Sugar & Spice and All Things Nice »

June 24, 2013 – 7:46 pm |

Kate will surely be having a Royal baby shower any time now, so here’s some cupcake ideas fit for a Princess
Boy or girl? We just don’t know what sex the Royal Baby will be, but …

Read the full story »
Cupcake Showcase

Your cupcake creations showcased here. Submit your delecious delight and see your cupcake in lights!

Cupcake Recipes

From vanilla to rocky road whatever your taste buds desire I’ll be posting it here.

Decorating Cupcakes

My favourite part! Ideas, hints, tips on decorating your cupcakes.

The Cupcake Queens (and Kings)

I talk to the Kings and Queens of the cupcake industry.

Cupcake Bakeries

Cupcakes and bakeries from around the world. Send us your favourites to get it featured here.

Home » Decorating Cupcakes, Icing

Cupcake Frosting – Different types of Frosting & Icing

Submitted by on June 7, 2011 – 4:14 pm7 Comments

To make a cupcake look pretty there are different types of frosting, or icing, to use.

When it comes to cupcakes it’s the icing that grabs your attention and draws you in. The colourful, shiny peaks compete with each other to be the chosen one (or dozen) whilst the sponge waits patiently to be discovered (similar to icebergs but without any nasty surprises!).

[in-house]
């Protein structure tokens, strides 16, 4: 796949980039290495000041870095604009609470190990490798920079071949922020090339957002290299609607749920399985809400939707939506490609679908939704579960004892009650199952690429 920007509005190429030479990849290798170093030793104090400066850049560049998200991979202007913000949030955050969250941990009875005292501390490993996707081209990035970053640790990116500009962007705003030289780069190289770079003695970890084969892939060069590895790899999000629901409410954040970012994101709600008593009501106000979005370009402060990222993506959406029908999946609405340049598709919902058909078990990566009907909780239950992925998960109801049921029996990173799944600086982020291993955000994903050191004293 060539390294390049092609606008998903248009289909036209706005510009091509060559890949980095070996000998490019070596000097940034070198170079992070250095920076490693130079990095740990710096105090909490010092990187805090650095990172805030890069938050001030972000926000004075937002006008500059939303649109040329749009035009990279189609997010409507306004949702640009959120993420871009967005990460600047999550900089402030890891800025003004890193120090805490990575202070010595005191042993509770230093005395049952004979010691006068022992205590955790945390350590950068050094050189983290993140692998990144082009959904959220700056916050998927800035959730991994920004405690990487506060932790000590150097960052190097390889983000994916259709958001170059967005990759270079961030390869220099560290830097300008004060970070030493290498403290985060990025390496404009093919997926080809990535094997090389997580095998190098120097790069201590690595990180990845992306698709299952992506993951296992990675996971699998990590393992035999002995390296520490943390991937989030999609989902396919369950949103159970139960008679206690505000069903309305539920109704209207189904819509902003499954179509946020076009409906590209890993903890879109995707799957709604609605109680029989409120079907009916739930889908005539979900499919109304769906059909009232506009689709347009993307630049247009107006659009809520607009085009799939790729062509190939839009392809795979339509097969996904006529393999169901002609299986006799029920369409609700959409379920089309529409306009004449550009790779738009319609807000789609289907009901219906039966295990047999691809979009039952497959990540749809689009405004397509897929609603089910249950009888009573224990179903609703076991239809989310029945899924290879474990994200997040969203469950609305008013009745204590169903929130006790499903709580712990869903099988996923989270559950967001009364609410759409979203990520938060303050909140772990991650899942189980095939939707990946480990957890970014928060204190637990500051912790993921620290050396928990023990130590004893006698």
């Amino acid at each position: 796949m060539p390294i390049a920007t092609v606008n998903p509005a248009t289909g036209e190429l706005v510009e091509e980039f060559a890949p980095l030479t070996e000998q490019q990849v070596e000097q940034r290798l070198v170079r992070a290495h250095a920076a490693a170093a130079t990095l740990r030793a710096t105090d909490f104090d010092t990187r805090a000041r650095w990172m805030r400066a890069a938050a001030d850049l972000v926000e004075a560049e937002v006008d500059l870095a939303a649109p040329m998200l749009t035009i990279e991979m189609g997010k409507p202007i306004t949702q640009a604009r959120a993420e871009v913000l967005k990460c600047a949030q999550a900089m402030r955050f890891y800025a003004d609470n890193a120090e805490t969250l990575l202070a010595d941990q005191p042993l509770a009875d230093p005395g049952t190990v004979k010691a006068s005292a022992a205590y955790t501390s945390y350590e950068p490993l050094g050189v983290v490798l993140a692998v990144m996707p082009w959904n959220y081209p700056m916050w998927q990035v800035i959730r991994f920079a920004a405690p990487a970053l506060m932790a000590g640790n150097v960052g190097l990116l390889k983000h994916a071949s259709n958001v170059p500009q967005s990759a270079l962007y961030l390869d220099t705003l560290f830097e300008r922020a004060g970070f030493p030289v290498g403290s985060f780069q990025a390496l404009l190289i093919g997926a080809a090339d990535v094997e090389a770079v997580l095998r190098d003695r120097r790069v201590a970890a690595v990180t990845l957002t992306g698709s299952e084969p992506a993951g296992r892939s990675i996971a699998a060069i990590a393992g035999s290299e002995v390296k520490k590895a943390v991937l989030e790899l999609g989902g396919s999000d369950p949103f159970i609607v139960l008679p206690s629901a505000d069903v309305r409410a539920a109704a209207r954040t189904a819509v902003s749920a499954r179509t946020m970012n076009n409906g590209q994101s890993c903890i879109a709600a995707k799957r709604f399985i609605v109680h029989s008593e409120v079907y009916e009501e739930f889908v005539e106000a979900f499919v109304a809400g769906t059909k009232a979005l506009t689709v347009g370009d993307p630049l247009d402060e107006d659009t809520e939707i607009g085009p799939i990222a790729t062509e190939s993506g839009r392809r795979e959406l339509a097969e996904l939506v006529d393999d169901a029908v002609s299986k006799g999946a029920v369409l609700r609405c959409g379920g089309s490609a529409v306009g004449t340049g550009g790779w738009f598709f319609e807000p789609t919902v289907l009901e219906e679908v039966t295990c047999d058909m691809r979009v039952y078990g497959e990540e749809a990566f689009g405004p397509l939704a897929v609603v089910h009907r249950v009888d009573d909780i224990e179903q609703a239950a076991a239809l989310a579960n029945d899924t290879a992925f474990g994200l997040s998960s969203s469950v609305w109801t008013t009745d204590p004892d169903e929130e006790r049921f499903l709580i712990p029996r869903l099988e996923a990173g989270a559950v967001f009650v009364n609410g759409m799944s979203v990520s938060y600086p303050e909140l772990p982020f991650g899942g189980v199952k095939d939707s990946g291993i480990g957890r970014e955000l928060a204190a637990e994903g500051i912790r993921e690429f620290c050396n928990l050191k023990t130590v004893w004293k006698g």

There are a few different variations to cupcake icing, or as it’s commonly described cupcake frosting. (I must say when I started out I was totally confused between frosting and icing and couldn’t make out if they were the same thing or different. I know realise ‘frosting’ is just a term to describe the pretty part of the cake.)

Magnolia Bakery Barbie Cupcakes

Buttercream icing

One of the most popular types of frosting for a cupcake is butter cream. There are a few variations to making buttercream – some recipes say to add milk, some to add double cream and some just simply butter and icing sugar. There are also variations to the measurements of both the butter and the icing sugar depending which recipe you follow. Buttercream can be coloured and flavoured with food colourings (pastes work better than liquid) and extracts. Buttercream is my personal favourite cupcake frosting and you can see why on this article here.

It’s fluffy, tastes yummy and can be piped into all kinds of patterns – roses, whips to put Mr Whippy to shame, star shapes or simply smothered on with a palette knife (I say ‘simply’ when actually I find this method quite difficult compared to piping).

Buttercream will keep for a couple of days in an airtight container too. If you use cream or milk in it you will need to keep it refrigerated, otherwise it will store in a cool, dry place.

Meringue frosting (also known as cooked frosting and seven minute frosting)meringue or seven minute cupcake frosting

This topping requires a little more work than standard buttercream frosting, but it’s been said that once you’ve tried Meringue frosting you’ll never go back to just buttercream (I think that’s why I’m putting off trying!)
This frosting requires a sugar thermometer and an electric mixer and instead of icing sugar caster sugar is used along with egg whites. If you’re planning to use Meringue Frosting it’s best to eat them on the day of application.

Whipped Cream Frosting